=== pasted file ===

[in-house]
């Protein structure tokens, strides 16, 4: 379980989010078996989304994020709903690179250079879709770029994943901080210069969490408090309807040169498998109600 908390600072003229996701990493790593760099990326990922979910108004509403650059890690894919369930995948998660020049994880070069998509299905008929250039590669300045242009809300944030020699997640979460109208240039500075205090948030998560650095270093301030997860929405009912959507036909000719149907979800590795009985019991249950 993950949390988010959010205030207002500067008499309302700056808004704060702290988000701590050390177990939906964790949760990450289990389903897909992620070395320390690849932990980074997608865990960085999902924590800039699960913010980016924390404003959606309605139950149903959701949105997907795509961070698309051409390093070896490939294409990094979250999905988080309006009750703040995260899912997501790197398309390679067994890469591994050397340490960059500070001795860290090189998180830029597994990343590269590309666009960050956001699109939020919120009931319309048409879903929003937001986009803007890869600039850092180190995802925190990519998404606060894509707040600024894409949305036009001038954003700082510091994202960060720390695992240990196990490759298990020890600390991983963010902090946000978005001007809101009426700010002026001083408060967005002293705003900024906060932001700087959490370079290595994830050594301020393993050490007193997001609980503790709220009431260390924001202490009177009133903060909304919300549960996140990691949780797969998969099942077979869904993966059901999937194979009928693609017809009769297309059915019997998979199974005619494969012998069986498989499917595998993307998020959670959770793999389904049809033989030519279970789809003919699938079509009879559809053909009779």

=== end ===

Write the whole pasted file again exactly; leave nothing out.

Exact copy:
[in-house]
């Protein structure tokens, strides 16, 4: 379980989010078996989304994020709903690179250079879709770029994943901080210069969490408090309807040169498998109600 908390600072003229996701990493790593760099990326990922979910108004509403650059890690894919369930995948998660020049994880070069998509299905008929250039590669300045242009809300944030020699997640979460109208240039500075205090948030998560650095270093301030997860929405009912959507036909000719149907979800590795009985019991249950 993950949390988010959010205030207002500067008499309302700056808004704060702290988000701590050390177990939906964790949760990450289990389903897909992620070395320390690849932990980074997608865990960085999902924590800039699960913010980016924390404003959606309605139950149903959701949105997907795509961070698309051409390093070896490939294409990094979250999905988080309006009750703040995260899912997501790197398309390679067994890469591994050397340490960059500070001795860290090189998180830029597994990343590269590309666009960050956001699109939020919120009931319309048409879903929003937001986009803007890869600039850092180190995802925190990519998404606060894509707040600024894409949305036009001038954003700082510091994202960060720390695992240990196990490759298990020890600390991983963010902090946000978005001007809101009426700010002026001083408060967005002293705003900024906060932001700087959490370079290595994830050594301020393993050490007193997001609980503790709220009431260390924001202490009177009133903060909304919300549960996140990691949780797969998969099942077979869904993966059901999937194979009928693609017809009769297309059915019997998979199974005619494969012998069986498989499917595998993307998020959670959770793999389904049809033989030519279970789809003919699938079509009879559809053909009779």